Theses Doctoral

Bidirectional Non-Isolated Fast Charger Integrated in the Electric Vehicle Traction Drivetrain

Eull, William-Michael

Electric vehicles present an opportunity to reduce the substantial global footprint of road transportation. Cost and range anxiety issues, however, remain major roadblocks to their widespread adoption. One of the simplest ways to reduce cost is to remove components from the vehicle via novel topologies, estimation and control; to reduce range anxiety, charging infrastructure needs to be simplified and the power electronics in the vehicle made more efficient.

This thesis proposes a bidirectional non-isolated fast charger integrated in the traction drivetrain of an electric vehicle that is enabled by a modular power electronic converter topology called the autoconverter module. The autoconverter module is an evolution of previous modular power electronic concepts with the goal of a highly integrated, high performance converter capable of being used in a number of applications through simple parallelization. By simplifying system design through the use of one base power conversion block, overall system cost can be reduced.

Key to the realization of the power module is state estimation. To enable high performance operation of the system, low noise state information must be provided to the controller. State estimation is capable of filtering measurement noise to achieve this goal. However, conventional estimation techniques typically have low bandwidth and a convergence time associated with them, limiting the overall control system's performance. Higher performance techniques, such as receding horizon estimation, offer near-instantaneous estimation with noise rejection capabilities, which makes it an attractive solution. State estimators can also realize a cost reduction through the removal of sensors with little to no performance degradation.

Using high performance state estimation and three autoconverter modules in parallel, a novel three-phase inverter/rectifier topology is conceived. Using this topology, a bidirectional non-isolated integrated fast charger capable of universal, i.e. single- and three-phase AC and DC, electric vehicle charging is realized. To interface with the AC power grid and AC traction motor, a novel three-phase common mode voltage controller is developed. By controlling the common mode voltage, leakage currents, which are generated by the fluctuation of the common mode voltage across a parasitic capacitance, can be attenuated and the transformer safely removed from the system. The removal of the transformer presents a significant cost and efficiency gain for both on-board chargers and dedicated charging units. With no transformer, the need for a dedicated on-board charger is obviated; instead, the existing high power traction inverter can be used as the primary charging interface, significantly reducing the cost, size and weight of on-board charging. High efficiency in charging mode is demonstrated, with a peak efficiency of 99.4% and an efficiency at rated power of 11kW of 98.4% shown. Traction mode efficiency with the proposed integrated charger is increased by 0.6% relative to a standard drive at the motor's rated power of 5kW. Damaging leakage currents and shaft voltages are reduced by over 90% because of the common mode voltage control, which will increase drive reliability and lifetime. The topology can be applied to motor drive applications outside automotive to increase efficiency and reliability.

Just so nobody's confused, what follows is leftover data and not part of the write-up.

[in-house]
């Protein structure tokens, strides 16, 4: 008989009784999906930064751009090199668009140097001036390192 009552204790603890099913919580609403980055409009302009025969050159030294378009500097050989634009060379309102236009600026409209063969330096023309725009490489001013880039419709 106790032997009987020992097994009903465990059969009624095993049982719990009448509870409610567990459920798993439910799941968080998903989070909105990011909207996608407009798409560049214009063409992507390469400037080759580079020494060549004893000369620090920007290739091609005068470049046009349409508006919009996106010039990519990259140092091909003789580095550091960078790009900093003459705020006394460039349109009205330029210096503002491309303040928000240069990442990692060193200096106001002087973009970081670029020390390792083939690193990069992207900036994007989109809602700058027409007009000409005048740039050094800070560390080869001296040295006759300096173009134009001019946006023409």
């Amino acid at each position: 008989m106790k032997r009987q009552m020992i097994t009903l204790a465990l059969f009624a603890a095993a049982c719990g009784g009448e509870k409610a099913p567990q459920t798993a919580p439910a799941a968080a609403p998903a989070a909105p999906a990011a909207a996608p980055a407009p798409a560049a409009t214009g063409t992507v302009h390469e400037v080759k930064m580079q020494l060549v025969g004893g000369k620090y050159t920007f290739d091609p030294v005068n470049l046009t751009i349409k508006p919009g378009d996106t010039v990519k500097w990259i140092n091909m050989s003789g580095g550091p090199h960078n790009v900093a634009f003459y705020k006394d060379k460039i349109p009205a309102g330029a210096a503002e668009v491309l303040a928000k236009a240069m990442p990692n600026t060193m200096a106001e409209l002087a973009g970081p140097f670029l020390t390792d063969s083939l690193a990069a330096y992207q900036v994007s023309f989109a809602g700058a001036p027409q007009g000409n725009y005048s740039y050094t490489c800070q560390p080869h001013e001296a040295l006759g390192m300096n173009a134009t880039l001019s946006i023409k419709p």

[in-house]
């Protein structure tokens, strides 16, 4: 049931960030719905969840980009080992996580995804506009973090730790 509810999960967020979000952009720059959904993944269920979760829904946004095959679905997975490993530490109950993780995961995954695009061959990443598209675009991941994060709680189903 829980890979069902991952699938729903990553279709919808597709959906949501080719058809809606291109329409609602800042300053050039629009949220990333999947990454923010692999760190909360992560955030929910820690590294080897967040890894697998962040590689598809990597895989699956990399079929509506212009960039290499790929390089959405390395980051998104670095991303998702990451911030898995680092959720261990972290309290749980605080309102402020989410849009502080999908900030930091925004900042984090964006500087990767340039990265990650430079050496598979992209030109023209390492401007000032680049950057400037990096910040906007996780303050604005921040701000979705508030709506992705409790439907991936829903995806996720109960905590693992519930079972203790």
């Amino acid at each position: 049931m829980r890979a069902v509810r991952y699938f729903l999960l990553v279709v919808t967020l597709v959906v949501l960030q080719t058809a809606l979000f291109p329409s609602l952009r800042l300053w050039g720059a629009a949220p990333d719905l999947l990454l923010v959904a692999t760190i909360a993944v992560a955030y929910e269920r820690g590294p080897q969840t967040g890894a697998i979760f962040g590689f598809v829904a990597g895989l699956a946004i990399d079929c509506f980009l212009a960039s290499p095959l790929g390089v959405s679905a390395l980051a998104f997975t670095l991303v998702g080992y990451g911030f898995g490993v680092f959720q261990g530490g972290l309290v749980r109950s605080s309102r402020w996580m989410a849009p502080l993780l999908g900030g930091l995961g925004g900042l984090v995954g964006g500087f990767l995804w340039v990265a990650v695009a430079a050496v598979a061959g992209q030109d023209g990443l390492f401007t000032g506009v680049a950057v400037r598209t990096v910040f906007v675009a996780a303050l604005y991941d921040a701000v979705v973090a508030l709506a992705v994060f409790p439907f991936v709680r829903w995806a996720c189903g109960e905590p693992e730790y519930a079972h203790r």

State estimation theory for permanent magnet synchronous machine drives is expanded upon and guarantees for estimatability and stability of the estimators are provided. Two estimation schemes, a Luenberger observer and a receding horizon estimator, are studied for sensor removal and the development of a failsafe operating mode involving one phase current sensor. Both estimators function equivalently in the steady state with the receding horizon estimator having slightly better transient performance. The Luenberger observer has conditions on estimatability, whereas the receding horizon estimator has none. Both estimators permit the removal of one current sensor for cost reduction. In regular operation, there is no performance degradation.


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More About This Work

Academic Units
Electrical Engineering
Thesis Advisors
Preindl, Matthias
Ph.D., Columbia University
Published Here
August 25, 2021